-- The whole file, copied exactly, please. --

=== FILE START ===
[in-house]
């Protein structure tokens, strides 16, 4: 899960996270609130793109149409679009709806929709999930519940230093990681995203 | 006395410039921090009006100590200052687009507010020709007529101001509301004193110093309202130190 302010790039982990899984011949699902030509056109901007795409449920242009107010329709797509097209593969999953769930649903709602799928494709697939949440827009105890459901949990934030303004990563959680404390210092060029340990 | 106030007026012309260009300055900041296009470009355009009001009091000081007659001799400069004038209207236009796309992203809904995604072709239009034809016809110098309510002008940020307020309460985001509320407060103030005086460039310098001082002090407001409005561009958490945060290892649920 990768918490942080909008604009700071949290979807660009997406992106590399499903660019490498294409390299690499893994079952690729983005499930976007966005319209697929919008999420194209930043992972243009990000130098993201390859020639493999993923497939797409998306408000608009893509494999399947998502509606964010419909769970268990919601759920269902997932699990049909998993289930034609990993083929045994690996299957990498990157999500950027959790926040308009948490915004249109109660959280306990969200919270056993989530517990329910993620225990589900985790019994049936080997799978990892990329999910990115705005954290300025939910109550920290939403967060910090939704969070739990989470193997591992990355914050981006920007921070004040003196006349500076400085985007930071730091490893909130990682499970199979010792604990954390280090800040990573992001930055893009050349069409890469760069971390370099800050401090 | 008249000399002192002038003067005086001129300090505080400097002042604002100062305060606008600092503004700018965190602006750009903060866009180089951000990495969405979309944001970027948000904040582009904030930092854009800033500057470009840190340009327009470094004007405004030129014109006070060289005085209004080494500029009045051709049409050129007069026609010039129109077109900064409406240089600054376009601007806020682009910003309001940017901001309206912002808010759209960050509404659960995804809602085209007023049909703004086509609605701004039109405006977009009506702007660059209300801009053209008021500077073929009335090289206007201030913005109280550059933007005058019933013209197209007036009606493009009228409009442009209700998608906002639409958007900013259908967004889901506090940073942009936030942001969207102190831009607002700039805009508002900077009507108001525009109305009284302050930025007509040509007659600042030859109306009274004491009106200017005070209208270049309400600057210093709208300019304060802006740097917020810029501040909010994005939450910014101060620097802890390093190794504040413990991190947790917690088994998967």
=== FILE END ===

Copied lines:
[in-house]
């Protein structure tokens, strides 16, 4: 899960996270609130793109149409679009709806929709999930519940230093990681995203 | 006395410039921090009006100590200052687009507010020709007529101001509301004193110093309202130190 302010790039982990899984011949699902030509056109901007795409449920242009107010329709797509097209593969999953769930649903709602799928494709697939949440827009105890459901949990934030303004990563959680404390210092060029340990 | 106030007026012309260009300055900041296009470009355009009001009091000081007659001799400069004038209207236009796309992203809904995604072709239009034809016809110098309510002008940020307020309460985001509320407060103030005086460039310098001082002090407001409005561009958490945060290892649920 990768918490942080909008604009700071949290979807660009997406992106590399499903660019490498294409390299690499893994079952690729983005499930976007966005319209697929919008999420194209930043992972243009990000130098993201390859020639493999993923497939797409998306408000608009893509494999399947998502509606964010419909769970268990919601759920269902997932699990049909998993289930034609990993083929045994690996299957990498990157999500950027959790926040308009948490915004249109109660959280306990969200919270056993989530517990329910993620225990589900985790019994049936080997799978990892990329999910990115705005954290300025939910109550920290939403967060910090939704969070739990989470193997591992990355914050981006920007921070004040003196006349500076400085985007930071730091490893909130990682499970199979010792604990954390280090800040990573992001930055893009050349069409890469760069971390370099800050401090 | 008249000399002192002038003067005086001129300090505080400097002042604002100062305060606008600092503004700018965190602006750009903060866009180089951000990495969405979309944001970027948000904040582009904030930092854009800033500057470009840190340009327009470094004007405004030129014109006070060289005085209004080494500029009045051709049409050129007069026609010039129109077109900064409406240089600054376009601007806020682009910003309001940017901001309206912002808010759209960050509404659960995804809602085209007023049909703004086509609605701004039109405006977009009506702007660059209300801009053209008021500077073929009335090289206007201030913005109280550059933007005058019933013209197209007036009606493009009228409009442009209700998608906002639409958007900013259908967004889901506090940073942009936030942001969207102190831009607002700039805009508002900077009507108001525009109305009284302050930025007509040509007659600042030859109306009274004491009106200017005070209208270049309400600057210093709208300019304060802006740097917020810029501040909010994005939450910014101060620097802890390093190794504040413990991190947790917690088994998967």